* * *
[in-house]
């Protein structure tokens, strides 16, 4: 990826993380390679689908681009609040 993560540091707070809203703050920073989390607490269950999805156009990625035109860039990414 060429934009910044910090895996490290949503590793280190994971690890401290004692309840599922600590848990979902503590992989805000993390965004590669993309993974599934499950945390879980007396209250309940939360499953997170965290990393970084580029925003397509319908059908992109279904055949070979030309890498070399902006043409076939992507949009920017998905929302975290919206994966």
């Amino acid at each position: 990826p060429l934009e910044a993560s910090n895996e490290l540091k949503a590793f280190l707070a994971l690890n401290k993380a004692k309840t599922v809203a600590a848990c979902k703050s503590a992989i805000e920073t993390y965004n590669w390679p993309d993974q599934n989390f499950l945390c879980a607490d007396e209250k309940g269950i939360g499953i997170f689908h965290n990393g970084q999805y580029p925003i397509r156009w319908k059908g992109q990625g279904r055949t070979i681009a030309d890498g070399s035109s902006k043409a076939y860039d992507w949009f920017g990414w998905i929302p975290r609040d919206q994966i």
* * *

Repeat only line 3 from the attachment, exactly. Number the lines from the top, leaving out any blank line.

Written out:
């Amino acid at each position: 990826p060429l934009e910044a993560s910090n895996e490290l540091k949503a590793f280190l707070a994971l690890n401290k993380a004692k309840t599922v809203a600590a848990c979902k703050s503590a992989i805000e920073t993390y965004n590669w390679p993309d993974q599934n989390f499950l945390c879980a607490d007396e209250k309940g269950i939360g499953i997170f689908h965290n990393g970084q999805y580029p925003i397509r156009w319908k059908g992109q990625g279904r055949t070979i681009a030309d890498g070399s035109s902006k043409a076939y860039d992507w949009f920017g990414w998905i929302p975290r609040d919206q994966i």